This guest post comes to us from Igor Khayet, founder of MyResumeShop.
You’ve had some great experiences working for a corporation, a non-profit, or the government, but how do you translate that onto your resume in an effective way? There are two major decisions that need to be made: choosing what is most relevant from your experiences and deciding how to translate this information into “resume language.”
Three Steps to Choosing Key Information:
1) Put yourself in the mindset of the admissions committee. Depending on the school, there may be slight variations in emphasis, but all programs are interested in finding out about your leadership skills, work and academic accomplishments, ability to handle coursework, and “fit” for the school. To test if you have achieved these goals, have someone look at your resume and write down the 3 key traits that your resume shows. Does this correspond with your intentions?
2) The resume is about trade-offs. When you add something to the resume, you will need to remove something else (one page maximum). Therefore, you should constantly be asking yourself the question of what is the most relevant information between two options. This will help you make decisions as your write.
3) Despite the fact that the resume is made up of sections (Education, Work Experience, Additional Information), and experiences within each section, the resume should be viewed holistically. If in one particular job you have shown presentation and research skills, you should attempt to show additional skill-sets in other experiences. The resume is not viewed in sections but as a single document that showcases the value you bring to the school.
Translating Experience into Achievement Bullets
Once you’ve decided which information and experiences to include on your resume, you’ll need to translate those experiences into “resume language.” In most cases, this will require you to translate years of work experience into concise, informative “achievement bullets.”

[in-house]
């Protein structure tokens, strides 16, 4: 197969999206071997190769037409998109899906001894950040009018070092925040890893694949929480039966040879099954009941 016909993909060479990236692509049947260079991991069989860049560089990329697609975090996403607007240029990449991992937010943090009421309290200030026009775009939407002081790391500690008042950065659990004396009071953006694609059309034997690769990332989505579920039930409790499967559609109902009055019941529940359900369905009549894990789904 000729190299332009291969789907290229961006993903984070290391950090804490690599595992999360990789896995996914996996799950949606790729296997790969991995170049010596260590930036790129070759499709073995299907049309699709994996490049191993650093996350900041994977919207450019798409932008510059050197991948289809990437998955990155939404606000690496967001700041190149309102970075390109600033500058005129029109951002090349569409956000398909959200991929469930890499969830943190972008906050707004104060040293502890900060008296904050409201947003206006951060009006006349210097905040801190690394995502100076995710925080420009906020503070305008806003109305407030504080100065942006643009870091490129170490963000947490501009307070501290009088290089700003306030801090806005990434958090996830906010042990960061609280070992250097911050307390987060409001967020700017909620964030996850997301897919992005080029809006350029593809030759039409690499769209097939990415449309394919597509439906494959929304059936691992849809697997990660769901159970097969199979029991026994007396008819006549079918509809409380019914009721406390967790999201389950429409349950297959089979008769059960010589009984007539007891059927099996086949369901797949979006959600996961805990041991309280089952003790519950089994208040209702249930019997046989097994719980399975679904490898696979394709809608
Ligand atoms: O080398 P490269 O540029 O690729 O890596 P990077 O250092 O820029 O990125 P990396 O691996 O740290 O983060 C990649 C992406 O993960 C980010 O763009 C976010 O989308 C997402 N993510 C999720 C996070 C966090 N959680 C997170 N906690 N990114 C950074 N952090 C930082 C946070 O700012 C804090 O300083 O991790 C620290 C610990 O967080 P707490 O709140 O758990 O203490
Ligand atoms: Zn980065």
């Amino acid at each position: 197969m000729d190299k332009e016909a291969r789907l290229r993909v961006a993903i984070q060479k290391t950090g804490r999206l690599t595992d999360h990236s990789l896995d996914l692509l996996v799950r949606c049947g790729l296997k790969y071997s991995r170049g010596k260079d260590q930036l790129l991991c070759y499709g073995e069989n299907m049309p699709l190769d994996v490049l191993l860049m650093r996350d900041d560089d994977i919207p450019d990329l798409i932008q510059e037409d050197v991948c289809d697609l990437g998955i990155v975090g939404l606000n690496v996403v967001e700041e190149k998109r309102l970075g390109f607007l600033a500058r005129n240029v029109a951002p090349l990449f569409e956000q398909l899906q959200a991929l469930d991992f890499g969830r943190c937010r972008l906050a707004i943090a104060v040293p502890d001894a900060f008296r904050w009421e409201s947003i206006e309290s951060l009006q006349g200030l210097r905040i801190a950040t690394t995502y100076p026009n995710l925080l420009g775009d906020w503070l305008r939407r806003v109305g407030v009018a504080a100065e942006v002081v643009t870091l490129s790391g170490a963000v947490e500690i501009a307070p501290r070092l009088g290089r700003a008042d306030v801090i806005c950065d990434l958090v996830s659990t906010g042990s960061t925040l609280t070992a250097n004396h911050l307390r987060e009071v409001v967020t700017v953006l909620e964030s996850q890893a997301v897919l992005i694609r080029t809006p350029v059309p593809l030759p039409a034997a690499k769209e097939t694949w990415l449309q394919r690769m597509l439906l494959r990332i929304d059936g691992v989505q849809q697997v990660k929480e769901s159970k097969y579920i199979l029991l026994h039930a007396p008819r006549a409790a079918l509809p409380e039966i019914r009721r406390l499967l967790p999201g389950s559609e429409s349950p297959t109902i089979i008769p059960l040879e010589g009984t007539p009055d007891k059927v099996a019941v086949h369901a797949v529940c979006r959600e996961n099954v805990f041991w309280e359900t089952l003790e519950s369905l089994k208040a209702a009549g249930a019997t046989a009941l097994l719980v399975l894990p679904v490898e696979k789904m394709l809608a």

A great achievement bullet is succinct (3 lines maximum, but usually 1-2 lines), and answers three primary questions: the context of the situation, your personal achievement, and the impact it had on the organization. Applicants usually spend way too much time on context and very little time on the important part: their personal achievement and impact. Let’s take a look at an example:
Created risk model for expansion of overseas business unit; global prepaid business accounts for 25% of company’s net revenues with 5% annual growth.
Even though the bullet is well written and includes numbers, it says very little about the action or impact and spends the majority of space discussing the business unit (which is of little importance). Remember that the 25% and 5% have nothing to do with the person’s actions, but simply the size of the department. Here is an updated bullet.
Created financial model to analyze operational, market, and credit risk for expansion of the $8B global prepaid business; methodology incorporated in company risk models.
The new bullet uses the same amount of space, but the focus is on how the model was built, what it includes, and how the model was used afterward (incorporated in company risk models). There are only four words that relate to the business unit ($8B global prepaid business).
With every achievement bullet you write, remember this example. If it helps, count the total words and then count how many of those words are being used to describe things that have no relevance to your actions or accomplishments.
Finally, remember that writing a great resume takes a considerable amount of time. If you only give yourself a few hours, this will be reflected in the quality of the work.
Igor Khayet is the President and Founder of My Resume Shop (www.myresumeshop.com). He is a former Admissions Interviewer for the Yale School of Management and a member of the Professional Association of Resume Writers & Career Coaches. Connect with him on Facebook: www.facebook.com/myresumeshop and Twitter: twitter.com/myresumeshop